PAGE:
Jacob Rees-Mogg , the new Commons Leader tore into Bercow’s handling of Brexit in a Manchester Conference speech, saying ‘in my view, he has now flown too close to the sun.’
The Speaker has attracted criticism and support over a series of pro-Parliament decisions that have infuriated the governments of Boris Johnson and Theresa May.
Mr Rees-Mogg was greeted by cheers and a standing ovation as he walked on stage – in stark contrast to the atmosphere outside, where Remainers and anti-austerity marched through the city and chanted ‘Tories Out.’
Demonstrators banged drums, blew whistles and held placards saying ‘Defy Tory Rule’, while being accompanied by a six-metre tall inflatable Boris Johnson blimp.
In the conference hall, the hardcore Brexiteer, told the audience: ‘As a parliamentarian, I have been in many ways and remain a great admirer of the Speaker.
‘He has helped MPs hold the Government to account and to seek redress of grievance.
‘But in my view, he has now flown too close to the sun and I hope that as he comes to his retirement he will not allow the good he has done in his earlier years to be forgotten.
‘But his recent mistakes have to my deepest regret as Leader of the House of Commons damaged the standing of the House in the eyes of the British public to the lowest point in modern history.’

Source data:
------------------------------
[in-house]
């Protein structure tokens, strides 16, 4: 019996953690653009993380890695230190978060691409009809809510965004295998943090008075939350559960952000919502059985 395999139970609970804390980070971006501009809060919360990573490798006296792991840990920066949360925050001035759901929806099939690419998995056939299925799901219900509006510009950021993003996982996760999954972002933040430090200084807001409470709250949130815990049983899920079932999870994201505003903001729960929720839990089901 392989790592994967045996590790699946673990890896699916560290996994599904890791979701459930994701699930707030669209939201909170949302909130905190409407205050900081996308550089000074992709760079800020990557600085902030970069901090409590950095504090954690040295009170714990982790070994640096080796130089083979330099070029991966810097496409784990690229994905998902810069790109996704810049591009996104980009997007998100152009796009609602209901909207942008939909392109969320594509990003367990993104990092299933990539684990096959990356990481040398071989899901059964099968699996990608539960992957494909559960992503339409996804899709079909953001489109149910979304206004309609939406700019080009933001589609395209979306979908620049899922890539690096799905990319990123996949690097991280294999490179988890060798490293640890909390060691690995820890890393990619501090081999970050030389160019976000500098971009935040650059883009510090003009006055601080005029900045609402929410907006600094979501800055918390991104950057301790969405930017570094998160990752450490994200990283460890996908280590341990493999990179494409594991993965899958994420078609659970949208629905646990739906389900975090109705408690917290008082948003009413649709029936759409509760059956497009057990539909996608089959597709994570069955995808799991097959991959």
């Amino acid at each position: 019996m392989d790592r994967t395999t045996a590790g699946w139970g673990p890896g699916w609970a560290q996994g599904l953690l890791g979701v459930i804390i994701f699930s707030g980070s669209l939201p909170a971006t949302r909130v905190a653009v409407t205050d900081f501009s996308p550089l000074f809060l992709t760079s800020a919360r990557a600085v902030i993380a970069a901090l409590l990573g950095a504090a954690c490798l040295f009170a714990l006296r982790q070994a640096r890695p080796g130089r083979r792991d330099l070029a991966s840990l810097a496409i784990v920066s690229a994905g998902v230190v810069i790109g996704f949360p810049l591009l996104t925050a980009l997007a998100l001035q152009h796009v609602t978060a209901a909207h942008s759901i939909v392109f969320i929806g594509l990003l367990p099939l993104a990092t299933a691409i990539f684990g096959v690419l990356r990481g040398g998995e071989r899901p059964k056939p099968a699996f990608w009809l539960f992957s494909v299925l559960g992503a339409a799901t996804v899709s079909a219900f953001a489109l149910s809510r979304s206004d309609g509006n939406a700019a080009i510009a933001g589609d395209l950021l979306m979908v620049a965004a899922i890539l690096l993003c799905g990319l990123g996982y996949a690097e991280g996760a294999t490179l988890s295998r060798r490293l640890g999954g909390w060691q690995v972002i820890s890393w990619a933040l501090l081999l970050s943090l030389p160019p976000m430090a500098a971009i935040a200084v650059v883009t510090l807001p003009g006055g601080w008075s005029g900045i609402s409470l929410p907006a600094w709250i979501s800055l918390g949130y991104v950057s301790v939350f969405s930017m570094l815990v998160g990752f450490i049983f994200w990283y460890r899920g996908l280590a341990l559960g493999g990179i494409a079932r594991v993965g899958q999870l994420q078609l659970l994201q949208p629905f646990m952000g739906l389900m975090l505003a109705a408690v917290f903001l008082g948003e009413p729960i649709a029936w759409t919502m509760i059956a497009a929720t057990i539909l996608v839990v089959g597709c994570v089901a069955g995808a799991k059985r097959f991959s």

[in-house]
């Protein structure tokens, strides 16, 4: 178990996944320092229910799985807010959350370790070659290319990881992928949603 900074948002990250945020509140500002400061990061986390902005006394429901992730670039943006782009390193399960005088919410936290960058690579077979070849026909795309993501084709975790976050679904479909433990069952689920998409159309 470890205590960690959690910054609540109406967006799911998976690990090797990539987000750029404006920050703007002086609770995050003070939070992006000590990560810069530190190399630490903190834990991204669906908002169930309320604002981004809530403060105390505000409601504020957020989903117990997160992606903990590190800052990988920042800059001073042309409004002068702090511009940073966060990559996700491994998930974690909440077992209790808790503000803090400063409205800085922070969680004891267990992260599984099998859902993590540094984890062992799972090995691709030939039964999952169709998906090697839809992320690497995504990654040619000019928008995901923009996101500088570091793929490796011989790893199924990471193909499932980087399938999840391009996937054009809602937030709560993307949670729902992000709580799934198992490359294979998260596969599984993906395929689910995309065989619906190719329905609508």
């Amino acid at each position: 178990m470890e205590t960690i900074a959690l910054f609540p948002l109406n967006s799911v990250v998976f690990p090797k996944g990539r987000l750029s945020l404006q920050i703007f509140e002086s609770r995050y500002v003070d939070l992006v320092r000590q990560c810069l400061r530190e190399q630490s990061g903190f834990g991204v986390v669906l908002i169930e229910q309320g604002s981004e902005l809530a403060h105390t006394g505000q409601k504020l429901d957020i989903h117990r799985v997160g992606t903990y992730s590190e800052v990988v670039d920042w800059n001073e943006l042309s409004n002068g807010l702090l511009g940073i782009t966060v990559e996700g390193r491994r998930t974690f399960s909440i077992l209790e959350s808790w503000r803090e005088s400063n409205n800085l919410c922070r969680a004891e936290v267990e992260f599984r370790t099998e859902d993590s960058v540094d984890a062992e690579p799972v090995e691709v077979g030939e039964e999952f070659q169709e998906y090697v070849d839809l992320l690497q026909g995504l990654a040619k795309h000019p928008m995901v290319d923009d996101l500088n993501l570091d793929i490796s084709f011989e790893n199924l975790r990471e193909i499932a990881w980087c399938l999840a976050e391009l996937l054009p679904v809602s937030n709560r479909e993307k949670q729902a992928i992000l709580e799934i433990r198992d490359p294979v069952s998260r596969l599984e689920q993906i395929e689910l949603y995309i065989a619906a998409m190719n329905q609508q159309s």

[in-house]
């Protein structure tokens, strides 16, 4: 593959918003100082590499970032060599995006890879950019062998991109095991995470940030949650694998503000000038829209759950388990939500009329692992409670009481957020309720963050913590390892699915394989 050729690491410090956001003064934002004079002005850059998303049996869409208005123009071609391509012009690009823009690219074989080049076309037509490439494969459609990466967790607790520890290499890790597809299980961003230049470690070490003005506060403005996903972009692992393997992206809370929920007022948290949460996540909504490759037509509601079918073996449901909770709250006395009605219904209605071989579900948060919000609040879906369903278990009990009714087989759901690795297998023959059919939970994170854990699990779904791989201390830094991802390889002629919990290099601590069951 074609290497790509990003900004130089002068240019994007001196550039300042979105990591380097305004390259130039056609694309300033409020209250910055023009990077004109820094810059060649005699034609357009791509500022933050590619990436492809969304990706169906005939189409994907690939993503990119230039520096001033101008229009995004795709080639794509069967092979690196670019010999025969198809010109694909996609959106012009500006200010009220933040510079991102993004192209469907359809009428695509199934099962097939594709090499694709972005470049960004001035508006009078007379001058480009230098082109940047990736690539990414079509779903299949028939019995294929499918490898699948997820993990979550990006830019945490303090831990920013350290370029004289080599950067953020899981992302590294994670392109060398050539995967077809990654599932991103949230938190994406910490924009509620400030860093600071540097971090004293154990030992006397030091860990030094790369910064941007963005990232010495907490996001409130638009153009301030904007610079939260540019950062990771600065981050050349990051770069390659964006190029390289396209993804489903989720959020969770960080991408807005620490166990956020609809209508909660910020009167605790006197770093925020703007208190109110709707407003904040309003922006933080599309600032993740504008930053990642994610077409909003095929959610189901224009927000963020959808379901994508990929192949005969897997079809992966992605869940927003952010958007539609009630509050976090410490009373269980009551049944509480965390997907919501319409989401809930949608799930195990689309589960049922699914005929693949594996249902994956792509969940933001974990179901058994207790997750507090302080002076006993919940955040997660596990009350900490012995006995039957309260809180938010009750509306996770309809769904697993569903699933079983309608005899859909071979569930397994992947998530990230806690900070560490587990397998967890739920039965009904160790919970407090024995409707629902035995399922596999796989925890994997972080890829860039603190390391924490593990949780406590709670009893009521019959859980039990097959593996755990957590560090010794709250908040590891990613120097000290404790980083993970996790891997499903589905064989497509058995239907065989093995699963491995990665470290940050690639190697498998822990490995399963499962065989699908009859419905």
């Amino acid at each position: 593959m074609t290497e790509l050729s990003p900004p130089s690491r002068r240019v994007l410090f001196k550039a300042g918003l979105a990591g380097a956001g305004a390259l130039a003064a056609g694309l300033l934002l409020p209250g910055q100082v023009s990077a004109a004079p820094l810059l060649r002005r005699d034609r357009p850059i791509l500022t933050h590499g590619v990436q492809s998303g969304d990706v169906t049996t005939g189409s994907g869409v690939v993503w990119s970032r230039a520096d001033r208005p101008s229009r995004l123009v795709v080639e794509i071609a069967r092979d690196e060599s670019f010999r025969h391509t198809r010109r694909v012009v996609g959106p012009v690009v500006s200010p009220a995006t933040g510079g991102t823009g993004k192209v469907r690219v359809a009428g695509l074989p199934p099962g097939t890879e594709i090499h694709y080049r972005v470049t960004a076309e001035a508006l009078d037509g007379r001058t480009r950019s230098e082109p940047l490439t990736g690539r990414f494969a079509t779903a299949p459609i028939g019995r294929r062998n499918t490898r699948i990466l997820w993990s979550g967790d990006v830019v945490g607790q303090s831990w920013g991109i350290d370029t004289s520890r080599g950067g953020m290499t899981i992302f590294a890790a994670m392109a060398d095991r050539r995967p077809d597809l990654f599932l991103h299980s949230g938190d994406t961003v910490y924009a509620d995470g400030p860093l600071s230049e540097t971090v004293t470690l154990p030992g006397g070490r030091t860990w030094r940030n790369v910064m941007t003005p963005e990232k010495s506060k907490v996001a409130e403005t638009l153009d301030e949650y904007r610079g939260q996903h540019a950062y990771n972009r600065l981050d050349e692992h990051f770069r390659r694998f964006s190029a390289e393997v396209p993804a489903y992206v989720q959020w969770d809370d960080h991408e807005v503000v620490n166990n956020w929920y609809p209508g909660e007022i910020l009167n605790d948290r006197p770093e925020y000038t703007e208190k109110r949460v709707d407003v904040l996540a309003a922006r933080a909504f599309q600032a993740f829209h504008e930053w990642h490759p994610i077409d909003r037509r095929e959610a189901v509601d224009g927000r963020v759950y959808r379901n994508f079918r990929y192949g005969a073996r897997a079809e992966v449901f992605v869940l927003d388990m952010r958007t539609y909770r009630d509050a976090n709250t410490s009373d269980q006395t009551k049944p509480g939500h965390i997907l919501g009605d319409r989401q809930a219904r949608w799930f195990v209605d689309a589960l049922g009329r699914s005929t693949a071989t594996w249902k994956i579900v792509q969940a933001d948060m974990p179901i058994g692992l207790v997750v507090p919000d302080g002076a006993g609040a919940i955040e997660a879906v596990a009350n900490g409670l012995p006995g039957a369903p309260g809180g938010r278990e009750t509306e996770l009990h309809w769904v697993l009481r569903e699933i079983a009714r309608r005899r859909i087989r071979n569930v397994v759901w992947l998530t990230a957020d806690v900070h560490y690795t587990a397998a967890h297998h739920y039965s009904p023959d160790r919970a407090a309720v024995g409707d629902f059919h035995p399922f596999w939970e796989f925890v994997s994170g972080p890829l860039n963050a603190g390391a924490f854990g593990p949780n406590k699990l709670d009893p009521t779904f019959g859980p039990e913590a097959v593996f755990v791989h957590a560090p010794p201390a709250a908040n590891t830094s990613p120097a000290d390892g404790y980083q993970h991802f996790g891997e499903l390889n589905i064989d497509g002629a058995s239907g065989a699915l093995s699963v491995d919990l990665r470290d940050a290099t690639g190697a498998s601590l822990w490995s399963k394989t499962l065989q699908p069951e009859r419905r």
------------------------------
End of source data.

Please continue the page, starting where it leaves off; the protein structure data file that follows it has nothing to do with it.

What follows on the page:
Mr Bercow has been criticised by Brexiteers who have accused him of siding with Remainers and other MPs trying to block a No Deal Brexit.
He has announced that he intents to quit Parliament on October 31 – Brexit day.
Earlier, during a panel discussion on Brexit, Mr Rees-Mogg dismissed the idea of a government of national unity as being a ‘Remainer coup’.
He said: ‘It is not unity at all, it is a Remainer coup, isn’t it?
‘It’s to try and frustrate and stop what 17.4 million people voted for.
‘And the comeuppance they will get if they defy the electorate will come in the ballot box when we come to a general election.
‘So fear nothing that they do, fear nothing of their schemes and strategies, because ultimately we will have a general election and parties that deny democracy get into great trouble when people have the chance to vote.’
He also took a swipe at the EU, suggesting more nations will follow the UK’s example and quit the bloc to go it alone.
Asked if he believes any more countries will vote to leave the EU, Jacob Rees-Mogg replies: ‘Well, they would if they had any sense, wouldn’t they?’
‘I think the problems with the euro are so deep-seated that the current Euro project, European Union project, can’t last long into the future. But things often last longer than one anticipates.’
But fellow panellist Michael Gove disagreed, saying: ‘I don’t think so … I think there are particular reasons why Britain was right to leave the European Union at this time, and I respect the right of other nations to forge their own future.
‘So, my own hunch is Britain will leave, other countries will stay, but 10, 15, 20 years on, I think we may see a very different European Union from the one we have now.’
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